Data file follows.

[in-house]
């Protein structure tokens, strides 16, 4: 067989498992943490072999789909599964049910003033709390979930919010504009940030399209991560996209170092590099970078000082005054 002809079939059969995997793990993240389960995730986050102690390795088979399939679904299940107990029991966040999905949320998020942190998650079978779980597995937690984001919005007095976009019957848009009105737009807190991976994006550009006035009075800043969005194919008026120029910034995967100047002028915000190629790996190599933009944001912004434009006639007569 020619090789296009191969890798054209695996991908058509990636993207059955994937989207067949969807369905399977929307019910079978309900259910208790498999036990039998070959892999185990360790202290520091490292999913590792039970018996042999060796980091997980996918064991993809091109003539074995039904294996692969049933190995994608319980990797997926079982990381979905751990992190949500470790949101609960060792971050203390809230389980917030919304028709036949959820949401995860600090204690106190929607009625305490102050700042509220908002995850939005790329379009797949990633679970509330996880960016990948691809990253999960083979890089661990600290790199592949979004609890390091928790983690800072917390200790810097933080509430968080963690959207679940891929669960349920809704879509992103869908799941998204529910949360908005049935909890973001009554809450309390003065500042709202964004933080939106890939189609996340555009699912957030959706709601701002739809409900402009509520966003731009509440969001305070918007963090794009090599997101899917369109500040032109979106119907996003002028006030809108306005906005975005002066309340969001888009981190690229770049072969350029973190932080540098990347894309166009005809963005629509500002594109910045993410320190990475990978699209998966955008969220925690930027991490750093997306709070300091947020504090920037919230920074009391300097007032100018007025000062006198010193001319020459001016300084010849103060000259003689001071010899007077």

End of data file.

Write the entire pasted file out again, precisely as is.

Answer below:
[in-house]
């Protein structure tokens, strides 16, 4: 067989498992943490072999789909599964049910003033709390979930919010504009940030399209991560996209170092590099970078000082005054 002809079939059969995997793990993240389960995730986050102690390795088979399939679904299940107990029991966040999905949320998020942190998650079978779980597995937690984001919005007095976009019957848009009105737009807190991976994006550009006035009075800043969005194919008026120029910034995967100047002028915000190629790996190599933009944001912004434009006639007569 020619090789296009191969890798054209695996991908058509990636993207059955994937989207067949969807369905399977929307019910079978309900259910208790498999036990039998070959892999185990360790202290520091490292999913590792039970018996042999060796980091997980996918064991993809091109003539074995039904294996692969049933190995994608319980990797997926079982990381979905751990992190949500470790949101609960060792971050203390809230389980917030919304028709036949959820949401995860600090204690106190929607009625305490102050700042509220908002995850939005790329379009797949990633679970509330996880960016990948691809990253999960083979890089661990600290790199592949979004609890390091928790983690800072917390200790810097933080509430968080963690959207679940891929669960349920809704879509992103869908799941998204529910949360908005049935909890973001009554809450309390003065500042709202964004933080939106890939189609996340555009699912957030959706709601701002739809409900402009509520966003731009509440969001305070918007963090794009090599997101899917369109500040032109979106119907996003002028006030809108306005906005975005002066309340969001888009981190690229770049072969350029973190932080540098990347894309166009005809963005629509500002594109910045993410320190990475990978699209998966955008969220925690930027991490750093997306709070300091947020504090920037919230920074009391300097007032100018007025000062006198010193001319020459001016300084010849103060000259003689001071010899007077």